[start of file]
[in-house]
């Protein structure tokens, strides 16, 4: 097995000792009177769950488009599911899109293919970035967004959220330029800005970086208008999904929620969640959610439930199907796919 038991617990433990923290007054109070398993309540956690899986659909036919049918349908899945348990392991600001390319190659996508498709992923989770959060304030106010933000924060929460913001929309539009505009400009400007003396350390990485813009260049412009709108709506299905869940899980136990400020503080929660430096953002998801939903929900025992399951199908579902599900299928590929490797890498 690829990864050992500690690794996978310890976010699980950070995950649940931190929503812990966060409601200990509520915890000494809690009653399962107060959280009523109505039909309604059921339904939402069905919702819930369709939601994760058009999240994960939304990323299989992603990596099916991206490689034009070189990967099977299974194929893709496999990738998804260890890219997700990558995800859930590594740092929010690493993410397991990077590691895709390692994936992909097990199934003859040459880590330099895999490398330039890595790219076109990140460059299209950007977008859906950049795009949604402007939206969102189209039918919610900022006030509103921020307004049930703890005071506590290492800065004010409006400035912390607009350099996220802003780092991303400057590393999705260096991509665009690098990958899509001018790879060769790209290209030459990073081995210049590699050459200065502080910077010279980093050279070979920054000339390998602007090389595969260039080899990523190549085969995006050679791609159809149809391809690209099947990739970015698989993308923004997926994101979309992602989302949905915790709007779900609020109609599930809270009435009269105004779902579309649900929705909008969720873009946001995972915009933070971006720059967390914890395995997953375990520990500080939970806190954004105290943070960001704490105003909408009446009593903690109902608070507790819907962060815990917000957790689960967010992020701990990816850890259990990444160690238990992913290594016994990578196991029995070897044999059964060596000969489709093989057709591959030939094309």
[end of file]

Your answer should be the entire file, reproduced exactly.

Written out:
[in-house]
């Protein structure tokens, strides 16, 4: 097995000792009177769950488009599911899109293919970035967004959220330029800005970086208008999904929620969640959610439930199907796919 038991617990433990923290007054109070398993309540956690899986659909036919049918349908899945348990392991600001390319190659996508498709992923989770959060304030106010933000924060929460913001929309539009505009400009400007003396350390990485813009260049412009709108709506299905869940899980136990400020503080929660430096953002998801939903929900025992399951199908579902599900299928590929490797890498 690829990864050992500690690794996978310890976010699980950070995950649940931190929503812990966060409601200990509520915890000494809690009653399962107060959280009523109505039909309604059921339904939402069905919702819930369709939601994760058009999240994960939304990323299989992603990596099916991206490689034009070189990967099977299974194929893709496999990738998804260890890219997700990558995800859930590594740092929010690493993410397991990077590691895709390692994936992909097990199934003859040459880590330099895999490398330039890595790219076109990140460059299209950007977008859906950049795009949604402007939206969102189209039918919610900022006030509103921020307004049930703890005071506590290492800065004010409006400035912390607009350099996220802003780092991303400057590393999705260096991509665009690098990958899509001018790879060769790209290209030459990073081995210049590699050459200065502080910077010279980093050279070979920054000339390998602007090389595969260039080899990523190549085969995006050679791609159809149809391809690209099947990739970015698989993308923004997926994101979309992602989302949905915790709007779900609020109609599930809270009435009269105004779902579309649900929705909008969720873009946001995972915009933070971006720059967390914890395995997953375990520990500080939970806190954004105290943070960001704490105003909408009446009593903690109902608070507790819907962060815990917000957790689960967010992020701990990816850890259990990444160690238990992913290594016994990578196991029995070897044999059964060596000969489709093989057709591959030939094309």